5 SaaS adoption speed bumps to avoid

Software-as-a-service offers certain cost benefits and efficiencies but companies should be mindful of issues such as integration complexities and vendor lock-in before leaping, say analysts.
Written by Jamie Yap, Contributor

Software-as-a-service (SaaS) is touted as a way to bring cost savings to companies, but without a well-thought-out cloud migration roadmap, it could also result in reduced savings due to hidden costs and other complexities, analysts warn.

Saurabh Sharma, senior analyst of IT solutions at Ovum, observed that many enterprises leap toward a SaaS delivery model without first having a specific, well-thought cloud strategy in place.

"Embracing SaaS without understanding the attached [consequences] definitely increases the risk of creating a sinkhole, be it [in terms of] efficient utilization of operational budgets or governance," he said.

So while the SaaS model has the potential to deliver cost savings and benefits such as greater IT agility and flexibility, the migration roadmap must be well-planned to take care of issues such as integration and expected savings, the Ovum analyst said.

Sharma added that on average, SaaS applications provide total cost of ownership (TCO) savings over three to five years before "diminishing" in the following years. Companies should thus plan their cloud spend based on this timeframe, he said.

Yanna Dharmasthira, research director at Gartner, added that companies need to conduct a proper TCO analysis to avoid potential cost overruns and suggested a five-year model is typically appropriate.

She also called on them to do proper evaluations and assessments to understand the organizations' needs, which is necessary to negotiate for specific service level agreements (SLAs) and have clauses tailored to meet these needs.

The analysts highlighted 5 key issues regarding SaaS implementation that may potentially cause migrating to cloud services appear more of a hassle than what it promised to be.

1. Integration
When integration between the cloud software and other systems becomes too complex, companies would require extra processes or additional customization to the program in order to facilitate the deployment, noted Dharmasthira.

This is an area that IT leaders generally overlook and do no provision for when considering for the integration of SaaS and on-premise applications, Sharma added. The lack of an integration plan is often one of the biggest reasons for time and cost overruns.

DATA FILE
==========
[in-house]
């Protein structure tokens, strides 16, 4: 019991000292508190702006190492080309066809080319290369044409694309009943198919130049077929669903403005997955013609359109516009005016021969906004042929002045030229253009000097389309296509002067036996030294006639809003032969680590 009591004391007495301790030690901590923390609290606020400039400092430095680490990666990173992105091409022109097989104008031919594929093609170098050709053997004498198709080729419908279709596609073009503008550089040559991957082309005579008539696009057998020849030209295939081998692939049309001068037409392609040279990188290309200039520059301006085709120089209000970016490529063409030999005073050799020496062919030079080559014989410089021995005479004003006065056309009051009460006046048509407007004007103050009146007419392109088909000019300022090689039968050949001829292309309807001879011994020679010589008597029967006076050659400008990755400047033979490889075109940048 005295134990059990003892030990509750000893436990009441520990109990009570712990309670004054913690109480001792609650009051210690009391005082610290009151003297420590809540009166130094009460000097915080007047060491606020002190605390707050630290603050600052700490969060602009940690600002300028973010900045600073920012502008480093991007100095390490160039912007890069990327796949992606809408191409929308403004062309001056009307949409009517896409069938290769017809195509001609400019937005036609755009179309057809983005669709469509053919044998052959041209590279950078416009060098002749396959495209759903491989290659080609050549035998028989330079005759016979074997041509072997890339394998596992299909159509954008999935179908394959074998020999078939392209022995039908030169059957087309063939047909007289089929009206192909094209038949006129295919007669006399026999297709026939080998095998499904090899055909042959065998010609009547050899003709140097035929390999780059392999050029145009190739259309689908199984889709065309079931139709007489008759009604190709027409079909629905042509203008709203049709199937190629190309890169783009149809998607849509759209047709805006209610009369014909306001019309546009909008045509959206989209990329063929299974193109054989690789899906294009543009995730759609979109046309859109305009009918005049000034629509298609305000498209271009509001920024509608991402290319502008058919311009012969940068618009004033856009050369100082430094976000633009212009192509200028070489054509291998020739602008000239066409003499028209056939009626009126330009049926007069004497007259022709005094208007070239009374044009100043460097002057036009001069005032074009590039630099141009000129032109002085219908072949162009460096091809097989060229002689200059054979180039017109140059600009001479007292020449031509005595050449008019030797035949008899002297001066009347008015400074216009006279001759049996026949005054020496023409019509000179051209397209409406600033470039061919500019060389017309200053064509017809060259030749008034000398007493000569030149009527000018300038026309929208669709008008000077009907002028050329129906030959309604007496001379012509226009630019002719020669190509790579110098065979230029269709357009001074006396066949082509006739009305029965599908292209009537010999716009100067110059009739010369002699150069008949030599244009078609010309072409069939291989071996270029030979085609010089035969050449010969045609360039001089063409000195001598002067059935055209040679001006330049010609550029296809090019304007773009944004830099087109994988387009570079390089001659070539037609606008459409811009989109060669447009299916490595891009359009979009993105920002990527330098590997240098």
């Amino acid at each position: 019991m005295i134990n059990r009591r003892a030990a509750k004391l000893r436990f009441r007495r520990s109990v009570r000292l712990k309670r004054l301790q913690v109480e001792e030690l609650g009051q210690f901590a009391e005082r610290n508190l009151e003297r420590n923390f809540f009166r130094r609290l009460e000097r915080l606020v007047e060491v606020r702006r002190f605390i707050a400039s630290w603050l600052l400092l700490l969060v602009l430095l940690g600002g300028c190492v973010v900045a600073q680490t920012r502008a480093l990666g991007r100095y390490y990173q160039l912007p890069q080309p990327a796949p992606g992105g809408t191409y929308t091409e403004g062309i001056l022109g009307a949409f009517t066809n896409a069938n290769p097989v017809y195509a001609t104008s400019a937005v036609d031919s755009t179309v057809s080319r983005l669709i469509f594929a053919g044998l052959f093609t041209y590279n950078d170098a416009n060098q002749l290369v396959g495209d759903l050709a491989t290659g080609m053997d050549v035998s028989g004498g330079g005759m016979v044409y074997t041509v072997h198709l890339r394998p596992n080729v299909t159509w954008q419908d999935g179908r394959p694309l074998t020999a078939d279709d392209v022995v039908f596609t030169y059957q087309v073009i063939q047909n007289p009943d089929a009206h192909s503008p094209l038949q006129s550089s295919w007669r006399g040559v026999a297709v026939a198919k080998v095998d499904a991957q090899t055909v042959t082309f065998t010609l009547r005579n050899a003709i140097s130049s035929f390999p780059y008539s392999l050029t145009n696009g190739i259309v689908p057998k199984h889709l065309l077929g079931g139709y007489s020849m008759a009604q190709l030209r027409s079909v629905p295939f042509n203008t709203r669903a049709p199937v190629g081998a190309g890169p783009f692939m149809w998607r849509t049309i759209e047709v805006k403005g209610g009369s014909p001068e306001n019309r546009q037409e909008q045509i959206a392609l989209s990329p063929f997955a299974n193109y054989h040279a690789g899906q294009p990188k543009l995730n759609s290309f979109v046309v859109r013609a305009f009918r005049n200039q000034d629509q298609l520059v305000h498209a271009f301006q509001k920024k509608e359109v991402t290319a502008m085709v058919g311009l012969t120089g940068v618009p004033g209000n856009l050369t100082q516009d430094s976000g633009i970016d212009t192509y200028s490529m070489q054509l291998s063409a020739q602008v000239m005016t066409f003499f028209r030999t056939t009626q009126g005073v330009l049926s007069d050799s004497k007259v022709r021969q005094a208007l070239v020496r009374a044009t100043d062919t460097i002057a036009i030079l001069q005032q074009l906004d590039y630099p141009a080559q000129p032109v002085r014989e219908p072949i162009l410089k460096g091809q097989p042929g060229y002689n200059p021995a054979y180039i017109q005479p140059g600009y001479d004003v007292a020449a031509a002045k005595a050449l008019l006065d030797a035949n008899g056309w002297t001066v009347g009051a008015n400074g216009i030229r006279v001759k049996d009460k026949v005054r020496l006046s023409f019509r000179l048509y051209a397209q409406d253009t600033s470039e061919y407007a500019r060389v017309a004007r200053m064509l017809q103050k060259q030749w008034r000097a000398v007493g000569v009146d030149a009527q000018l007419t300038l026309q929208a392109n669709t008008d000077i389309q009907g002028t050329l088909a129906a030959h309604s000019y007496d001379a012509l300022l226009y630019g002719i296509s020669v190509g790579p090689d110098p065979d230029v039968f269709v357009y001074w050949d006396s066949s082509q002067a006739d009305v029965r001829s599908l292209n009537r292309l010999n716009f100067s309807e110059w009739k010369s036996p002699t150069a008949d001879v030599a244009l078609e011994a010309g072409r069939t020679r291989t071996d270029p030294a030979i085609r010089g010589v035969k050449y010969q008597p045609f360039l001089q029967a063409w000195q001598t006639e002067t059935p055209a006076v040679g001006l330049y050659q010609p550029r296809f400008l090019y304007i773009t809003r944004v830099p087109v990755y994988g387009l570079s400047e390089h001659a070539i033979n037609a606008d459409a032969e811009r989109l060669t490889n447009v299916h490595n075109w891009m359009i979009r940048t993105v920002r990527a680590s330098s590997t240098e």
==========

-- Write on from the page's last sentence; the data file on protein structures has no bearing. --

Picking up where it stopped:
"This oversight leads to disappointment and one is forced to believe that the shift to SaaS was not the correct decision. Most SaaS apps are sold on the promise that their integration with on-premise and other SaaS apps will be easy, but organizations find out such projects often turn into complex messy affairs," the Ovum analyst said.

2. Vendor lock-in
Sharma also reminded companies that service degradation is a "truth of life" and they will inevitably look for other services in the market when standards of the existing software begin to fall. However, given the amount of time and money put in to integrate the program initially, switching vendors might pose a challenge for these companies, he said.

At the same time, not all cloud apps are interoperable and this is another point of risk for vendor lock-in, he added.

3. Limited flexibility, customization
Organizations that are dynamic and fast-growing would also come to recognize limitations in terms of customization, and hence flexibility, of cloud-based software, Dharmasthira pointed out. This is because the new functionalities and processes customers need cannot be accommodated quickly enough by SaaS vendors.

Most SaaS products are mostly for general purpose use and might not be comprehensive enough for complex business operations compared with on-premise software too, she said. An example of this would the integration and automation of business processes involving several business units or departments, the analyst elaborated.

4. Hidden costs
There are hidden costs that companies fail to consider too, Sharma said. For example, they might not be aware of the premium charges associated with having additional computing resources to support greater loads during peak times.

They also do not consider the substitution costs related with the add-on coding to ensure on-premise apps are compatible for the cloud environment and there is proper interaction between cloud and on-premise software, the Ovum analyst stated.

5. Network instability
Dharmasthira identified latency issues as another issue that often hampers SaaS deployments, and isolating the root of the network problem is challenging given most companies' complex and multiple endpoint environment.

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